If the right trailing arm is mounted higher than the left-side arm, then as the rear end r
Asphalt cars merely need to maintain a straight-ahead attitude when cornering. Dirt cars must steer the rear end to the right on dry-slick tracks to develop a more sideways attitude that will point the car in the right direction to be better able to get off the corners. In past years, the drivers on dry-slick tracks needed to throw the car sideways in the turns and, in the process, break the rear tires loose in order to point the car.
When it was time to get back into the throttle, the tires had already lost traction and just spun, producing little forward bite. With the advent of radical rear steer geometry, the cars now roll over, the rear end steers to the right to point the car, and the rear tires maintain grip with the track surface and are ready to provide forward bite when the driver gets back into the throttle.
A fairly new concept for added bite on asphalt involves a geometric design that produces rear steer upon application of power. We can utilize a certain type of rear suspension to create rear steer only under acceleration. In the three-link rear suspension system, if we use a pull bar, lift bar, or other similar device that allows the rear end to rotate under acceleration, we can steer the rear end to the left while the car is accelerating.
As the rear end rotates under power with the pinion moving upward, the whole rear end will move rearward. If the lower control arms are mounted at different distances from the axle, then one side of the rear end will move farther than the other. If the left-side trailing arm is mounted lower than the right-side trailing arm, then the LR wheel will move rearward more so than the RR wheel, resulting in rear steer to the left, which will tighten a car off the corners.
Data acquisition not only tells us exactly how our drivers use the throttle, but also how
It is not widely known, but some top dirt racers have adjusted their cars' engines to produce less horsepower when slick track conditions would not allow great amounts of torque and horsepower to be put to full use. Using smaller carburetors, adding restrictor plates, unhooking the secondary butterflies, or using electronic traction control that changes the timing or breaks down the ignition on one or more cylinders are all ways teams reduce engine output.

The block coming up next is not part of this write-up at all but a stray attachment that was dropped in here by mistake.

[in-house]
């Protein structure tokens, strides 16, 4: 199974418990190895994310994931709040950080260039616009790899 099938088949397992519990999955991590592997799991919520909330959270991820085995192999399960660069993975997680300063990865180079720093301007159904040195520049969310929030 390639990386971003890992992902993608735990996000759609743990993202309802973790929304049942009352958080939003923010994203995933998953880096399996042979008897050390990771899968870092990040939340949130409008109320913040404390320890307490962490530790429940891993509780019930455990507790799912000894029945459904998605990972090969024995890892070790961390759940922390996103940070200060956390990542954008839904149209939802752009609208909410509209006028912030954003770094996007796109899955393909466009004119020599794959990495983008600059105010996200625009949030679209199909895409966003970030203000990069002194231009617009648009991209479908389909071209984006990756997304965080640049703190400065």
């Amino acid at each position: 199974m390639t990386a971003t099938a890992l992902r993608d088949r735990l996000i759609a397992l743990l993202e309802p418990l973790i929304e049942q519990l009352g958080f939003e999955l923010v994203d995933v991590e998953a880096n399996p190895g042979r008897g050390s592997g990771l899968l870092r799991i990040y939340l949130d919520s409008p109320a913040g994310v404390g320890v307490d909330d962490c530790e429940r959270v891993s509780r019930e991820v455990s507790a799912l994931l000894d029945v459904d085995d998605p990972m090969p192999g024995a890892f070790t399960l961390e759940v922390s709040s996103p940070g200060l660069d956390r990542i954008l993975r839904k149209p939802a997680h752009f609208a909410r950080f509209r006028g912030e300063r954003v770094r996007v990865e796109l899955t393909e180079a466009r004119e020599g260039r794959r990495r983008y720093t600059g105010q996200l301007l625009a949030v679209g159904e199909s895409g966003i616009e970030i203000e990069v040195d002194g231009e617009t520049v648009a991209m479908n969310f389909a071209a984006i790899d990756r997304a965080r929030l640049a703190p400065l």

We have seen teams change to a smaller engine when they knew they were going to a traditionally dry-slick track. Again, anything we can do to help the rear tires maintain grip at all times will give us a better chance to apply the power available to accelerate the car
When all available and useable methods of promoting traction control have been utilized, it may still be difficult to apply power without losing rear traction. In that case, it comes down to the drivers using their skills to help prevent loss of rear traction when coming off the corners.
Many top drivers have perfected the art of throttle control to help maintain traction. This means that if the driver knows he or she cannot apply full throttle without the rear tires spinning, the driver will work to apply just enough power to accelerate without breaking the tires loose. This method applies to both dirt and asphalt racing and is much harder to master than most might think. Truth be known, many of our most successful drivers overcame less than perfect setups using this technique.
There is a story about the late and great Dale Earnhardt Sr. at a test at the Richmond racetrack years ago. Among the many teams there, one team in particular was having unknown problems and going slow. The struggling team's owner knew Dale and asked him to take the car out and see if he could determine the problem.The car had a data recording system, and one of the functions that the system showed was throttle travel.
Dale promptly went out and ran a full second quicker than the usual driver with the same setup. Later on, a close review of the throttle graph showed that Dale was rolling on and off the throttle, and the graph looked much like a roller coaster. The other driver's throttle graph looked like a group of large square buildings-straight up and down, or quickly on and off the throttle. He was off the throttle much too quickly going into the corner, and was waiting too long to get back into the throttle. He delayed using the throttle off the corners to avoid spinning the tires as he accelerated. This example best defines driver-induced traction control. It can be a major factor in reducing lap times. Improving traction off the corners is mostly about three things:
1. Balancing the setup and geometry so that the rear tires are always gripping the racetrack, ensuring that the car is not tight (leading to the "tight/loose" syndrome).
2. Applying traction methods to enhance weight distribution and overall mechanical grip off the corners as needed.
3. Learning to recognize the amount of traction that is available and helping the driver know when he or she has done all that is mechanically possible to enhance forward bite. At that point, it is up to the driver to modulate the throttle correctly to further maintain grip between the tires and the track surface.
Your driver may never be able to mash the gas and go, but as Scott Bloomquist once said, "My goal is to go wide open all of the way around the racetrack. I know that's not possible, but the closer I can get to doing that, the better I like it." Like Scott, learn to develop a legal traction control package that maximizes performance through enhanced traction off the corners. Your lap times will get better, and the car will be more competitive while you try to get by lappedtraffic or pass for position.